There are few empirical studies on the relationship between urban form and greenhouse gas emissions in China. By surveying 4,677 sample households from four major Chinese cities—Beijing, Shanghai, Wuhan and Xi’an—the authors are able to analyze real life data and to draw practical conclusions. In addition, by conducting door-to-door household surveys in Xi’an and Wuhan, the authors are able to understand what the citizens really need and to have the local people’s suggestions for reducing greenhouse gas emissions. This bottom-up approach is supplementary to the top-down mechanism dominating the decision-making process of low carbon cities programs in China. This research also shed light on the relationship between household characteristics and household daily travel carbon emissions. Factors such as household income, the level of education, type of employment and the family members’ travel behaviors are found to influence the household’s decisions about private car ownership and daily travel mode which, in turn, impact household carbon emissions. This research finding suggests that, in making urban policies to reduce greenhouse gas emissions, such as proper physical planning and design, policy makers and urban planners should also take these socio-economic factors into consideration.

As it is introduced in the preface, the target audience of this book is scholars, urban policy makers and planners. In my opinion, the book is obviously focused on research, and it might be more suitable for scholars and urban planners working in this field. It is strong in analyzing data and presenting research findings, but relatively weak in giving specific recommendations. For example, what kind of policy tools can Chinese local governments use to reduce greenhouse gas emissions associated with urban form? What is the specific roadmap to achieve this goal? How should the Chinese local executors act to make it happen? Further, the content and style of this book is research oriented. If we aim to influence policy makers, it is important to make it easier for them to read. City officials usually have little time to read a book that is theoretically rich; rather, they would be interested in a work that advises them on how to act. They love straightforward recommendations, hands-on experience and practical cases with vivid presentation styles (illustrations and tables).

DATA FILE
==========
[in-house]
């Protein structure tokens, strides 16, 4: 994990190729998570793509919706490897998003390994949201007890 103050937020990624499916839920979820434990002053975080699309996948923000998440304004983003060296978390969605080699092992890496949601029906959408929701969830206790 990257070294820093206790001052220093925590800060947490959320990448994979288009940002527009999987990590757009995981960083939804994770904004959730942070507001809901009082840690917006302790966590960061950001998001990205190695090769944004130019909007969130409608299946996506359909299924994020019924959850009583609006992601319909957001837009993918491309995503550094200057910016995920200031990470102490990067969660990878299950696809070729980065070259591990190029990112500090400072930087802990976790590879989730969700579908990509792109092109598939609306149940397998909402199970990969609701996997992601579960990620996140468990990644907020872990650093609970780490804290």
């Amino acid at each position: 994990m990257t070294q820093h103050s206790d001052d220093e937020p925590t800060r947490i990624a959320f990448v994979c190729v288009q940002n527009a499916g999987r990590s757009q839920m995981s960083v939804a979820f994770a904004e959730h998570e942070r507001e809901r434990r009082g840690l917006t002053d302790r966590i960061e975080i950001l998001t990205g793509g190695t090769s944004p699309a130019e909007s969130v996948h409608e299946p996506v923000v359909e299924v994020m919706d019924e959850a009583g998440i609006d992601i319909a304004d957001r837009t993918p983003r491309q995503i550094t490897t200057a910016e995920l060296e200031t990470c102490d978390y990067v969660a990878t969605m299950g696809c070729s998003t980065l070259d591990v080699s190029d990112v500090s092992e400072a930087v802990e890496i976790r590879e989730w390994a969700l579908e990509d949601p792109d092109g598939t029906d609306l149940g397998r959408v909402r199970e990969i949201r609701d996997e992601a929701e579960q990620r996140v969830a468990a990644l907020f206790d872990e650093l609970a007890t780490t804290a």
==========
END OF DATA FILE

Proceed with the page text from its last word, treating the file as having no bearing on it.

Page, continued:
I recommend this book mainly to urban scholars and planners. It is a timely product by contributors from multidisciplinary backgrounds (urban planning and design, urban geography, regional economics, public policy, etc.), and it succeeds in conveying its key message to its intended audience: urban form does influence greenhouse gas emissions, and cities with different spatial layouts vary in their average daily travel carbon emissions. But to bring this critical observation to the actual planning of Chinese cities, we will need an additional volume that elaborates on explicit recommendations and action roadmaps for local governments and implementers.

Pengfei Xie
Beijing

On The Nature of Cities

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Pengfei XIE

About the Writer:
Pengfei XIE

Pengfei is the Deputy Regional Director for East Asia of the C40 Cities Climate Leadership Group. He works with colleagues to build and maintain relationships with cities in the region. He is a Certified Urban Planner.

Pengfei XIE

Pengfei XIE

Pengfei is the Deputy Regional Director for East Asia of the C40 Cities Climate Leadership Group. He is based in Beijing, China, and works with colleagues to build and maintain relationships with cities in the region. Prior to joining C40, he was director of China Sustainable Cities Project in the Natural Resources Defense Council (NDRC), China Program. He led NRDC’s efforts in working with government partners, research institutions and other organizations to promote low-carbon urbanization in China. Prior, he worked as a research scientist on sustainable city planning and development with China Society for Urban Studies affiliated to the Ministry of Housing and Urban-Rural Development (MoHURD). As a MoHURD expert, he led the team to compile the national guidelines and standards on urban sustainability. He has international experience as well, and has provided technical support to multinational projects. He has worked as a research fellow with the Smithsonian Institution in Washington D.C. and as the specialist for the Asian Development Bank (ADB), UNDP and IUCN. He publishes widely in academic journals. He obtained his PhD from Peking University, and MSc from University College London. He is a Certified Urban Planner.